Re: End of airliner evolution?

Date:         08 Dec 96 04:12:39 
From: (Paul Keller)
Organization: North Carolina State University
References:   1 2 3 4
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In article <>,
 <> wrote:
>On 21 Nov 96 03:02:20 , (Woodhams) wrote:
>> (Tim Russell) writes:
>>>H2 powered jets are not new it was tested in the 50'a.
>>>I read a quote that H2 was a "terrific fuel for turbines"
>>of fossil fuels to use is greater. Some alternative energy sources
>>(e.g. windmills on ocean buoys) have troubles linking to the
>>electricity grid, so for these it may make sense to store the energy
>>by electrolizing hydrogen out of water, and have ships come to empty
>>the hydrogen tanks every so often.
>Great idea! Non-constant power sources used to create H2 and then use
>the hydrogen to produce a constant supply of electricity. Solar is
>another example of a power source that is at it's peak at the wrong
>time. Highest power demand is at the dinner hour but here in Canada
>the sun is down by 5PM in the winter. Store up the daytime power in
>the form of H2 and generate the power when it's needed.
>  I admit that storing H2 in even large aircraft would be a problem
>but fossel fuels will not last forever.
>Any other sugestions from anyone? What will be the next jet fuel?

This business about powering airliners using H2 has come up before on
this board, and, I'm sorry, but I really must put an end to the idea.
Quite simply, unless global warming causes the CO2 emissions from
airliners to become a _very_ serious concern, then, if you're old
enough to read this, this won't happen in your lifetime, and not your
children's, or grandchildren's, or...and even the possibility of
airliner CO2 emissions becoming a concern is highly unlikely as well.
As others on this board have noted before, airliner CO2 emissions are
a mighty small contribution to total CO2 emissions.  If global warming
does become a concern, there are much bigger sources to reduce for far
less money than what you'd get by powering airliners with H2.
Powering airliners with H2 to combat global warming may also be the
wrong thing to do if it's not done correctly.  See below.

We'll be using JET-A, or some very similar hydrocarbon fuel in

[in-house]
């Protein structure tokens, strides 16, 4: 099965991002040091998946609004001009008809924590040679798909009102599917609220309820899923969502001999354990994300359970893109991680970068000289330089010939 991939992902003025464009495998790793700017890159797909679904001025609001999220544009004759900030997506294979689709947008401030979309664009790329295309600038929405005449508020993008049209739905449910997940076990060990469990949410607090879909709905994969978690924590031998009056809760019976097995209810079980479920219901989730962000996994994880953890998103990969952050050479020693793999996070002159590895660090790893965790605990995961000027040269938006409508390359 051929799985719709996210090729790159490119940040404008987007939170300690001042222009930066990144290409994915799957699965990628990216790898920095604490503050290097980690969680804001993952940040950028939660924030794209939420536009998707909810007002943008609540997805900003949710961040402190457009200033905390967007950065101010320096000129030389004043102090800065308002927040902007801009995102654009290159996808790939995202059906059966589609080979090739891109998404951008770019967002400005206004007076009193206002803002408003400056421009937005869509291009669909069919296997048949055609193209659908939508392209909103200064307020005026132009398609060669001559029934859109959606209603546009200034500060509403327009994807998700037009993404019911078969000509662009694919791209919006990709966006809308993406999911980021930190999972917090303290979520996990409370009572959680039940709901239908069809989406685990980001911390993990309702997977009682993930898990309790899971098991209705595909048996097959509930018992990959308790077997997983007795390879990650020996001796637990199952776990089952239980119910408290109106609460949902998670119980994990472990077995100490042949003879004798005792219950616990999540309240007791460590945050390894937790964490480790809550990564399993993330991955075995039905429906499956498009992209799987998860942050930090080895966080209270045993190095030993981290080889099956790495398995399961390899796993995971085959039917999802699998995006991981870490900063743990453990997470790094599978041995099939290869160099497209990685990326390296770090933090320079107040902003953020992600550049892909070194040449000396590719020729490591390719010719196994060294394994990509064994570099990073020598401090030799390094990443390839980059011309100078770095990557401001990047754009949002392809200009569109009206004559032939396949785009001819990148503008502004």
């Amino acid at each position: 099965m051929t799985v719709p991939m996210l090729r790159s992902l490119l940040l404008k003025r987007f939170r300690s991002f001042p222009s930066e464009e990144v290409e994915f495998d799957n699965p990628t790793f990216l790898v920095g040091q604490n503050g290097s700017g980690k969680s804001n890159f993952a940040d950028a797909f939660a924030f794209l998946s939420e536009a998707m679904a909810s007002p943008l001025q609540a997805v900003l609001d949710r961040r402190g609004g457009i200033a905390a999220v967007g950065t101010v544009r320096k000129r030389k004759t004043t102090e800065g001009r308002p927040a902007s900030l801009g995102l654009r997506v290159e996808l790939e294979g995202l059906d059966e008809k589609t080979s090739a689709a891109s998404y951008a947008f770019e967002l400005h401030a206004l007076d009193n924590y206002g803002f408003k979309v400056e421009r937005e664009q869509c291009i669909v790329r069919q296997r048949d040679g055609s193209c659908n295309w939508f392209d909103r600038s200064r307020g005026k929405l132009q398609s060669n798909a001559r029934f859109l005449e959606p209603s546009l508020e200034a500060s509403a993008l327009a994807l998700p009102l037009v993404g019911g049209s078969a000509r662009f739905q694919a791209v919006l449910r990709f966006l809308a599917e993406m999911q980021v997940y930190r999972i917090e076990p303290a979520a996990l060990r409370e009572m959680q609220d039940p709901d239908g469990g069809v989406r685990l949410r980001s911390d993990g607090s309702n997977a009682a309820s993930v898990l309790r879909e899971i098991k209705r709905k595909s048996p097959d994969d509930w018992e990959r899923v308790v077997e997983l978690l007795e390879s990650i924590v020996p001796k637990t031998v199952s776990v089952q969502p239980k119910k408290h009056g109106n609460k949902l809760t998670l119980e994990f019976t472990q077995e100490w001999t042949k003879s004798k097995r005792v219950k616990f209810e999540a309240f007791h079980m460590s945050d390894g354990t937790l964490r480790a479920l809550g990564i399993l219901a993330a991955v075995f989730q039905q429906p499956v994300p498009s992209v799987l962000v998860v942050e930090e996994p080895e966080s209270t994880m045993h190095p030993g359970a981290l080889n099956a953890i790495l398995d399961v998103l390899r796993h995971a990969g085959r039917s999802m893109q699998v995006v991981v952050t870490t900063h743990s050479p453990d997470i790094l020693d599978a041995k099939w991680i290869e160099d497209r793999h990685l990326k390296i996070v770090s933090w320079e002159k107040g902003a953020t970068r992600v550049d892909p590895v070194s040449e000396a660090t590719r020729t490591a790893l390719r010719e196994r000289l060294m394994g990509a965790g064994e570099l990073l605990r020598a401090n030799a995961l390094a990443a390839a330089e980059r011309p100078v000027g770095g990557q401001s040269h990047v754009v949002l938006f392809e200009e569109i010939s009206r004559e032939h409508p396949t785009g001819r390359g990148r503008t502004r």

airliners for a good long time to come.  It's only a question of where
are these fuels are going to come from.  Working from fifteen-year old
memories of seminars on synthetic fuels, it's possible to liquefy coal
at a cost of around US$50/barrel in 1980 dollars.  With crude from the
Middle East selling for $20/barrel, that's not economically
competitive, so it isn't being down right now.  In fact, no one right
now is even doing much work on synfuels simply because there aren't
any near-term prospects for a sustained increase in crude oil prices.
Nonetheless, the technology is there and available if we ever want it.
The world currently has hundreds of years of coal reserves, so that
that's one fossil fuel which isn't going to run out real soon.  There
are similarly large reserves of oil shales and tar sands which could
be refined as well, and at similar prices, which are plenty low enough
to eliminate H2 from any serious consideration.

If, after hundreds of years, we still need hydrocarbon fuels to power
airliners, and after that long a time I wouldn't consider that a
given, there is still biomass, which produces methane, which can also
be converted into heavier hydrocarbon fuels.

Something most here don't seem to realize is that most, if not nearly
all, industrial H2 is not produced by electrolyzing water, which is
horrendously expensive (and another reason why you won't see it
powering airplanes anytime soon).  Rather, it is produced by steam
reforming of coal.  Basically, you spray hot steam on coal, and get H2
and CO out of the reaction.  This is the old water gas reaction.  The
H2 is then refined and sold to industrial users.  The CO gets disposed
of, so all you're really doing with this process is burning coal to
produce H2.  Doesn't help the global CO2 emissions at all if you're
producing the H2 this way.

Paul Keller